The L.A. Times reported on Friday that Los Angeles D.A. George Gascón made an exception to his directive barring prosecutors from seeking the death penalty in the case of Michael Gargiulo, where Gascón “said [in court documents that] he would not order ‘the trial lawyers to adopt his policy regarding the death penalty and does not order them to ask for dismissal of the death penalty jury verdict.'”

The court filing by Gascón represents another twist in the controversies over Gascón’s directives as D.A. On Wednesday we presented a City News Service report about the legal battle between the D.A.’s office and the Prosecutor’s union.

According to the Times story, Gascón’s spokesman, Alex Bastian, said that “…the move did not represent a change in policy but rather a rare exception necessitated by a complicated legal situation.'”

On August 15th, 2019, a jury found Michael Gargiulo guilty of the brutal stabbing murders of two women and the attempted murder of another. Seven days later, the same jury deemed him sane. In October of 2019, the jury decided that he should be put to death.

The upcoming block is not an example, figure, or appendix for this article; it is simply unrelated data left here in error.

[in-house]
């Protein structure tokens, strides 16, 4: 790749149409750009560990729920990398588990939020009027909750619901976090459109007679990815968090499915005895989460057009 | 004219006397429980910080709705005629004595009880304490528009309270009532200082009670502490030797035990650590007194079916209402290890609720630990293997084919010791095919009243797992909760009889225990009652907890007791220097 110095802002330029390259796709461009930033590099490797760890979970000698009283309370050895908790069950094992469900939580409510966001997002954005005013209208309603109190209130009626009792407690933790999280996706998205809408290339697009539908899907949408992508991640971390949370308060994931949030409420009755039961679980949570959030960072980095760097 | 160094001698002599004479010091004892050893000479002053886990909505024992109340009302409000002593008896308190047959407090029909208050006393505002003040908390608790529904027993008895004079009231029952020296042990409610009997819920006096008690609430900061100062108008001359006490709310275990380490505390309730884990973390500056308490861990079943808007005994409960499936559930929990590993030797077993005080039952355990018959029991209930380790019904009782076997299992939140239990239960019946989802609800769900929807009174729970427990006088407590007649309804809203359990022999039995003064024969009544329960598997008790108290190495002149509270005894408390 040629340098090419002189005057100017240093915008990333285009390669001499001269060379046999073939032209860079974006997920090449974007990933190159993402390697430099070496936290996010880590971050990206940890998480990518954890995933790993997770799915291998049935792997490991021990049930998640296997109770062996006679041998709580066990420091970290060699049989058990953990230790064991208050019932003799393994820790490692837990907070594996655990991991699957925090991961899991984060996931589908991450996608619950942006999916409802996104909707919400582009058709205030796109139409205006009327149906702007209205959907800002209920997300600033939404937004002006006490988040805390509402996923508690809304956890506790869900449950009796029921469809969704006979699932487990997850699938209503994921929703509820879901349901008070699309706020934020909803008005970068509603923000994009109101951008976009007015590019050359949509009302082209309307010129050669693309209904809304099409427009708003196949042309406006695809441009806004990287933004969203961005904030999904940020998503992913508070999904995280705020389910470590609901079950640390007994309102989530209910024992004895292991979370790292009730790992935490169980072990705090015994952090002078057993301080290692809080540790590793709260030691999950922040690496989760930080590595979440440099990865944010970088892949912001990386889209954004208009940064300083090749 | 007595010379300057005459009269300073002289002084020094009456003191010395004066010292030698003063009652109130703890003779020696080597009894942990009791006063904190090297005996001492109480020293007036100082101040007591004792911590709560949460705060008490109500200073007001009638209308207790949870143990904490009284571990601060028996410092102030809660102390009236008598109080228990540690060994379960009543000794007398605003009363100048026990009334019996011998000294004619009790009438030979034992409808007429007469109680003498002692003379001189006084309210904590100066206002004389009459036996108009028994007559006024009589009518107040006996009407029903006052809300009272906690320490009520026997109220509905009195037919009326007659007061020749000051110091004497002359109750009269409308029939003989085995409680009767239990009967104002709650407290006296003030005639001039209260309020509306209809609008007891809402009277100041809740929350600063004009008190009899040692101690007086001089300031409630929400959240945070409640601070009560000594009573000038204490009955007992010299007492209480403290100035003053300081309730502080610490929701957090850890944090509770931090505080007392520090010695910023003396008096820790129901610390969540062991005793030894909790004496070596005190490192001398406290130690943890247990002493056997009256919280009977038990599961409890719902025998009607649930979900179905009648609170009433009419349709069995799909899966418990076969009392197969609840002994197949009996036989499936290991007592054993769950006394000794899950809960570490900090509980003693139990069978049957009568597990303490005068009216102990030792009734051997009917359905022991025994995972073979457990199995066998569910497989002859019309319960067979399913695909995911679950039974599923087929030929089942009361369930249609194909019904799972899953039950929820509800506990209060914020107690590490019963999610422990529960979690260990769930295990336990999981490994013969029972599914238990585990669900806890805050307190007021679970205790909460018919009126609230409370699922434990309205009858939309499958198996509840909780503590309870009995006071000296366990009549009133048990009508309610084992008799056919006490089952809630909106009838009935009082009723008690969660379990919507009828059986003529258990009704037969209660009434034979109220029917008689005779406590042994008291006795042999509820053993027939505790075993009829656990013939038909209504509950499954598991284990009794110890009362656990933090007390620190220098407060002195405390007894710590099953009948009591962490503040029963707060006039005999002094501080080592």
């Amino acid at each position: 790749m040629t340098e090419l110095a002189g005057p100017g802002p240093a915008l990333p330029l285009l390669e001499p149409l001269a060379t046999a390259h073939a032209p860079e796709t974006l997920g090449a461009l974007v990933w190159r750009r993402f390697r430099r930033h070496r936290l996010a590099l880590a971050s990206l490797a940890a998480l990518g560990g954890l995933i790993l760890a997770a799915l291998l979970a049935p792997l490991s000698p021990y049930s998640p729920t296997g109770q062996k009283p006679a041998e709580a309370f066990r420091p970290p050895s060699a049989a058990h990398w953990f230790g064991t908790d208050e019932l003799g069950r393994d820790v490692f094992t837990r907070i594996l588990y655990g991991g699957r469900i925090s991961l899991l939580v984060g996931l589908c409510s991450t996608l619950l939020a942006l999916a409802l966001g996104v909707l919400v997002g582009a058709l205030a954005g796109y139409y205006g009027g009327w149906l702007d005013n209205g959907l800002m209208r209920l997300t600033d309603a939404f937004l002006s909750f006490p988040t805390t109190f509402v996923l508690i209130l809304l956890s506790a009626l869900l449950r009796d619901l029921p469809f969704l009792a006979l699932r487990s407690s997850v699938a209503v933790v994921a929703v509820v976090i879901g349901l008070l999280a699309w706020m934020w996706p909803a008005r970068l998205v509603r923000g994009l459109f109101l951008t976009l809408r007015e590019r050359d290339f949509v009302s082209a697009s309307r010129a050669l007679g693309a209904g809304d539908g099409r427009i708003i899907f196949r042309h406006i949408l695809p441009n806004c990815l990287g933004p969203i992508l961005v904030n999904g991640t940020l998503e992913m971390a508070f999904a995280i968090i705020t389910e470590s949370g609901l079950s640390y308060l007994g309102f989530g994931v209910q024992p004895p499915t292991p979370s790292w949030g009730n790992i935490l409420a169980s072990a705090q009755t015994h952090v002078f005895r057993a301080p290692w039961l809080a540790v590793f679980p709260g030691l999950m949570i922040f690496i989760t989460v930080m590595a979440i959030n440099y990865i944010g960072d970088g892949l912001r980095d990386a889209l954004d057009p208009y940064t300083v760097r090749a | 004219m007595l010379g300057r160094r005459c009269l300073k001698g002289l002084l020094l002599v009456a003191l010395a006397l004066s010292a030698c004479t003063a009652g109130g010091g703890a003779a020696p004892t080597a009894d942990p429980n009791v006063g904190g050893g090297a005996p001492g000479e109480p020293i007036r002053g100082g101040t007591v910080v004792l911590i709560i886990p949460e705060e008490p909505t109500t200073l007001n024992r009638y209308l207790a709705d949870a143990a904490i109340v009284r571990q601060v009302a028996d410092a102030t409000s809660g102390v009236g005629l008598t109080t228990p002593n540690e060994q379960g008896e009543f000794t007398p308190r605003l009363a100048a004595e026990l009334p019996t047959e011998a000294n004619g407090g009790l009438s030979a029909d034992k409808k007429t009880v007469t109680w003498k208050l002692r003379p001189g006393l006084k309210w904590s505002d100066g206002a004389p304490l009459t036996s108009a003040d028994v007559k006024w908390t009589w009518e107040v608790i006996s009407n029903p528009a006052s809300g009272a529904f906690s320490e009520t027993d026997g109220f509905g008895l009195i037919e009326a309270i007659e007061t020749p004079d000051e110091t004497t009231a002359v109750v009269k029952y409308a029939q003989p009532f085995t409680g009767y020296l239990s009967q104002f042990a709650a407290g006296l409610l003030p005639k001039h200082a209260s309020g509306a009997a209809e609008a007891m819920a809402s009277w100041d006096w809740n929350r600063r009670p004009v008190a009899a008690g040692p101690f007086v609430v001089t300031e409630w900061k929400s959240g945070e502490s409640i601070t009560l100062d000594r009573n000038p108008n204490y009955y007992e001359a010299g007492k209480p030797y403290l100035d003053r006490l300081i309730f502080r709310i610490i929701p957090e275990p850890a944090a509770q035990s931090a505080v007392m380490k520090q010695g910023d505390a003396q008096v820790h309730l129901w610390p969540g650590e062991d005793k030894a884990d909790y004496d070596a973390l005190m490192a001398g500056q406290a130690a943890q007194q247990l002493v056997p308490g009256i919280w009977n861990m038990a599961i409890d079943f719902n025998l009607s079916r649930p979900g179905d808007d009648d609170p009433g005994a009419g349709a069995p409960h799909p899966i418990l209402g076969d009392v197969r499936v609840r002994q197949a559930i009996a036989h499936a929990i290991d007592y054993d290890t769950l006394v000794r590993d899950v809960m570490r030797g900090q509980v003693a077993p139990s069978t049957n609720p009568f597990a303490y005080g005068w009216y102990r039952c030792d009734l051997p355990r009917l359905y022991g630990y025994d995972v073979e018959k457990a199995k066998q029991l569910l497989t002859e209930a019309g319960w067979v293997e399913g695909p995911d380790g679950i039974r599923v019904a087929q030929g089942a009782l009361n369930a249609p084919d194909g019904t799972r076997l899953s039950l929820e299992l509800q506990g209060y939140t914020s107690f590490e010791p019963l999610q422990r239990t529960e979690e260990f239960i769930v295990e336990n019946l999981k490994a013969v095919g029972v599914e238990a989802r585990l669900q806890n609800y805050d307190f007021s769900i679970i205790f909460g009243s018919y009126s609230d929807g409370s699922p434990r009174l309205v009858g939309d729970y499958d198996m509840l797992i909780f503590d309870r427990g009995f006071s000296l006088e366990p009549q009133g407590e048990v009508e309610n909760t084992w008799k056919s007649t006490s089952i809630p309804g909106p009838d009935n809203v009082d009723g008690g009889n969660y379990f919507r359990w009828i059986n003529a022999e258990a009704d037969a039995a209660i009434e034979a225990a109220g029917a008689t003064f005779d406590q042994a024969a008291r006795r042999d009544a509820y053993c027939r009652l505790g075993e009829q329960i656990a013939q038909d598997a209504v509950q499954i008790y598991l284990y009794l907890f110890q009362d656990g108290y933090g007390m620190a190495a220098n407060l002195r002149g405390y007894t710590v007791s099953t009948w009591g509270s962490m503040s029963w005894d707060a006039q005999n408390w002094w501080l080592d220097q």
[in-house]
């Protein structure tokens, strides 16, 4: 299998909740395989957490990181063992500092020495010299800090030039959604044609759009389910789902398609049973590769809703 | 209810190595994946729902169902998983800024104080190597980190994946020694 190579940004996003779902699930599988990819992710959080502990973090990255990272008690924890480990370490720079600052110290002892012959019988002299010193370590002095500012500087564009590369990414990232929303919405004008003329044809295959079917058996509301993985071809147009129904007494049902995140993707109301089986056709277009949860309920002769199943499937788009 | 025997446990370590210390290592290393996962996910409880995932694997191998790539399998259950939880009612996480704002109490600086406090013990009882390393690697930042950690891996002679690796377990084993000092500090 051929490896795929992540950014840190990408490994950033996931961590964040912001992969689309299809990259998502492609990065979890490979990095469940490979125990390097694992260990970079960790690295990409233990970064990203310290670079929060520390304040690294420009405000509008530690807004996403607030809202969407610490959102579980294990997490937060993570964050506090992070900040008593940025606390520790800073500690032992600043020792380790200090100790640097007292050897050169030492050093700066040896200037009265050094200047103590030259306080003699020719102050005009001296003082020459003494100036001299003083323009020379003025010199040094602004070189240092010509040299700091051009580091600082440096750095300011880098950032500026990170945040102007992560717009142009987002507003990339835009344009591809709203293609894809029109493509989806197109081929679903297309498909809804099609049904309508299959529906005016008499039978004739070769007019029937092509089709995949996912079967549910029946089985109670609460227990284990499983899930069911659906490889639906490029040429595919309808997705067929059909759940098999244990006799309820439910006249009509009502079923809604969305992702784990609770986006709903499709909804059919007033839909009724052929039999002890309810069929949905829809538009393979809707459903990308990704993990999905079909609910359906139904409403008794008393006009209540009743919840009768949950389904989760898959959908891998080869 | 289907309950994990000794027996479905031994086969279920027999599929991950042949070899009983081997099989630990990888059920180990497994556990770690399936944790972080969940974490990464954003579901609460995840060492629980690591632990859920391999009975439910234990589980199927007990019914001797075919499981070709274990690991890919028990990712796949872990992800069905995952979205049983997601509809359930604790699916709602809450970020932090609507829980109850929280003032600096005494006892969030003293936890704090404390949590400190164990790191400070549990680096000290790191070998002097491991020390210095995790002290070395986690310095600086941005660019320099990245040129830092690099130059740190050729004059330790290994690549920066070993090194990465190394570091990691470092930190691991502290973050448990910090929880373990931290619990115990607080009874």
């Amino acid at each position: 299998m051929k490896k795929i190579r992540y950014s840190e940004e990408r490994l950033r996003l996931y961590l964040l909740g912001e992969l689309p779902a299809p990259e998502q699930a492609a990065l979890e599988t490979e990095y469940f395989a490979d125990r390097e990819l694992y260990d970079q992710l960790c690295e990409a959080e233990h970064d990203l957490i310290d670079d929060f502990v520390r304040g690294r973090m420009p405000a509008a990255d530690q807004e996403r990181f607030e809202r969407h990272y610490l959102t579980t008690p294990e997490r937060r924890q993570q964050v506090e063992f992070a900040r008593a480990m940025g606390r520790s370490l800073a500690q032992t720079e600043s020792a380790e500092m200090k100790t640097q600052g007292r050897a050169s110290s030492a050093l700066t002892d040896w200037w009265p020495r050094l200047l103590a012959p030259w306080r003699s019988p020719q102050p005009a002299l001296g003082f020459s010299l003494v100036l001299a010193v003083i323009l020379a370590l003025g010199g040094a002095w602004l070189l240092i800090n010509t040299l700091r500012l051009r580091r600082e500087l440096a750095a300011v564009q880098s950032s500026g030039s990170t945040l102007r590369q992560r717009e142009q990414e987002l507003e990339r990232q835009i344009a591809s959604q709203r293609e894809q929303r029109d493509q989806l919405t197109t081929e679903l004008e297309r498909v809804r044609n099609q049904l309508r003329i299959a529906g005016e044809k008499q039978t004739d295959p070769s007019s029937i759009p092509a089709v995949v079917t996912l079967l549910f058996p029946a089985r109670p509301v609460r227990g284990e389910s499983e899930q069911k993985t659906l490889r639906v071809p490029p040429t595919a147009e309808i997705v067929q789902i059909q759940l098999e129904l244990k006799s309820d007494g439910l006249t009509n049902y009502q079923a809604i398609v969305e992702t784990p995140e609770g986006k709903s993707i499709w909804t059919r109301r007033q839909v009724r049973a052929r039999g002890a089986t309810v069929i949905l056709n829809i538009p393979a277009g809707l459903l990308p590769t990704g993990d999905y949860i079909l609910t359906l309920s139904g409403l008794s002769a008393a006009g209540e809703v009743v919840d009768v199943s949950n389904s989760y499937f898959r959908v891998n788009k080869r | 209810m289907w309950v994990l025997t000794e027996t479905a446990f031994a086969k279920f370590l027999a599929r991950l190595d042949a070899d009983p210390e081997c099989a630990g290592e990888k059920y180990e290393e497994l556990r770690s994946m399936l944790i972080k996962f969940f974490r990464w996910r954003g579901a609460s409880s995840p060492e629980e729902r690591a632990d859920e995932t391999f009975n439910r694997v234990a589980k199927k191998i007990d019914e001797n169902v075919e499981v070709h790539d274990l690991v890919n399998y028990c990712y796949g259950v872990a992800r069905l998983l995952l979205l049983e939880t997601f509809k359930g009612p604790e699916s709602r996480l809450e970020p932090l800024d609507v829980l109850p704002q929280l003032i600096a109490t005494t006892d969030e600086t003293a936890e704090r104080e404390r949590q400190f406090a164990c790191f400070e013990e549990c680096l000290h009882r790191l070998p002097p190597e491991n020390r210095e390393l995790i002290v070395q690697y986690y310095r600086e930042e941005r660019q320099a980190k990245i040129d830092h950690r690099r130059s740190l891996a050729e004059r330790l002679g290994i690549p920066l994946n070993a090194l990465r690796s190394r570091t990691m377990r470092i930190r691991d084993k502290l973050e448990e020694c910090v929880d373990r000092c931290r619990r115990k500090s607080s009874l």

The Times quoted Bastian as adding, “‘What’s also important to our office is to ensure that whatever way we proceed does not revictimize the family through additional litigation… As a result, we are balancing all of those factors in how we are proceeding with this case.’”

Crime Story offered extensive coverage of Michael Gargiulo’s trial — which included the the media spectacle of testimony by actor Ashton Kutcher — and you can read all of our coverage of the trial here.

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